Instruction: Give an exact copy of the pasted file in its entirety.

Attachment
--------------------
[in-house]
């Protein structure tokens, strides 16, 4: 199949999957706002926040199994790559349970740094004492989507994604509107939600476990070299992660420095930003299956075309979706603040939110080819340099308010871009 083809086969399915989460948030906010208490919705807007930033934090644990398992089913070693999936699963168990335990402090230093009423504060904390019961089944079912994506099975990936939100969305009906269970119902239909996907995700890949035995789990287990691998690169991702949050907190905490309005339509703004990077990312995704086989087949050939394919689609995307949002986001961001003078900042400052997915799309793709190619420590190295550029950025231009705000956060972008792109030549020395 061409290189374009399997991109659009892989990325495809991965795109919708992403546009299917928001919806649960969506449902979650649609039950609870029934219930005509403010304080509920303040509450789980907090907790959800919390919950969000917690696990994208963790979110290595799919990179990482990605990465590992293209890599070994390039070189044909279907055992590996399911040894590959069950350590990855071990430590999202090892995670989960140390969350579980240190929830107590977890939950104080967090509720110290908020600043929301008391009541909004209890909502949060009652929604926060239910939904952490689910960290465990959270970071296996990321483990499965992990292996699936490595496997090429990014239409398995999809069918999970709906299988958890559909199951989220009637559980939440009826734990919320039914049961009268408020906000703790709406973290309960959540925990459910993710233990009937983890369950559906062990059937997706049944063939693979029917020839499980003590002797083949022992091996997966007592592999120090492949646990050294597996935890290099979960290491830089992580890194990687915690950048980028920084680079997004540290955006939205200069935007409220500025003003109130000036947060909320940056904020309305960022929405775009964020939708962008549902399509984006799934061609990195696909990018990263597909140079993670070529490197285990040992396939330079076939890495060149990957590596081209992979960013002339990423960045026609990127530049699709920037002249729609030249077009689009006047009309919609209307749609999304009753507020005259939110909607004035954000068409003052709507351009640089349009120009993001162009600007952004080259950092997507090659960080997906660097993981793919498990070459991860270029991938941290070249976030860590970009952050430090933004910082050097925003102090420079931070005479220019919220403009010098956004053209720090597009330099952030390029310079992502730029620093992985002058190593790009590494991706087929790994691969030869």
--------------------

[in-house]
């Protein structure tokens, strides 16, 4: 199949999957706002926040199994790559349970740094004492989507994604509107939600476990070299992660420095930003299956075309979706603040939110080819340099308010871009 083809086969399915989460948030906010208490919705807007930033934090644990398992089913070693999936699963168990335990402090230093009423504060904390019961089944079912994506099975990936939100969305009906269970119902239909996907995700890949035995789990287990691998690169991702949050907190905490309005339509703004990077990312995704086989087949050939394919689609995307949002986001961001003078900042400052997915799309793709190619420590190295550029950025231009705000956060972008792109030549020395 061409290189374009399997991109659009892989990325495809991965795109919708992403546009299917928001919806649960969506449902979650649609039950609870029934219930005509403010304080509920303040509450789980907090907790959800919390919950969000917690696990994208963790979110290595799919990179990482990605990465590992293209890599070994390039070189044909279907055992590996399911040894590959069950350590990855071990430590999202090892995670989960140390969350579980240190929830107590977890939950104080967090509720110290908020600043929301008391009541909004209890909502949060009652929604926060239910939904952490689910960290465990959270970071296996990321483990499965992990292996699936490595496997090429990014239409398995999809069918999970709906299988958890559909199951989220009637559980939440009826734990919320039914049961009268408020906000703790709406973290309960959540925990459910993710233990009937983890369950559906062990059937997706049944063939693979029917020839499980003590002797083949022992091996997966007592592999120090492949646990050294597996935890290099979960290491830089992580890194990687915690950048980028920084680079997004540290955006939205200069935007409220500025003003109130000036947060909320940056904020309305960022929405775009964020939708962008549902399509984006799934061609990195696909990018990263597909140079993670070529490197285990040992396939330079076939890495060149990957590596081209992979960013002339990423960045026609990127530049699709920037002249729609030249077009689009006047009309919609209307749609999304009753507020005259939110909607004035954000068409003052709507351009640089349009120009993001162009600007952004080259950092997507090659960080997906660097993981793919498990070459991860270029991938941290070249976030860590970009952050430090933004910082050097925003102090420079931070005479220019919220403009010098956004053209720090597009330099952030390029310079992502730029620093992985002058190593790009590494991706087929790994691969030869």